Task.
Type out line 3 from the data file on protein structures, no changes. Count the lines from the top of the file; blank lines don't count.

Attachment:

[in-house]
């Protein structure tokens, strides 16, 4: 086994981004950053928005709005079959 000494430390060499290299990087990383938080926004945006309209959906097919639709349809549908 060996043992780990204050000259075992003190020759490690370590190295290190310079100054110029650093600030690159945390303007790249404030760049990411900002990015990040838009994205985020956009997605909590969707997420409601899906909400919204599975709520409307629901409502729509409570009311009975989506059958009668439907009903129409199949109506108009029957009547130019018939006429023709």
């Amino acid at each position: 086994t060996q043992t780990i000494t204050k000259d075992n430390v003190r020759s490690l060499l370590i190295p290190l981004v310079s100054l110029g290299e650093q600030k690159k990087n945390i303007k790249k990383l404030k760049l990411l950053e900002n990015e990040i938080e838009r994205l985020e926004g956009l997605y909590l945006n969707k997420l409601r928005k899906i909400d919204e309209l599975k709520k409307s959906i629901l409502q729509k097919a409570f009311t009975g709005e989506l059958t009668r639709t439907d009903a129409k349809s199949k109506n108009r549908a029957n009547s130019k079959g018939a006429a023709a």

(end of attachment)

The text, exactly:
């Amino acid at each position: 086994t060996q043992t780990i000494t204050k000259d075992n430390v003190r020759s490690l060499l370590i190295p290190l981004v310079s100054l110029g290299e650093q600030k690159k990087n945390i303007k790249k990383l404030k760049l990411l950053e900002n990015e990040i938080e838009r994205l985020e926004g956009l997605y909590l945006n969707k997420l409601r928005k899906i909400d919204e309209l599975k709520k409307s959906i629901l409502q729509k097919a409570f009311t009975g709005e989506l059958t009668r639709t439907d009903a129409k349809s199949k109506n108009r549908a029957n009547s130019k079959g018939a006429a023709a």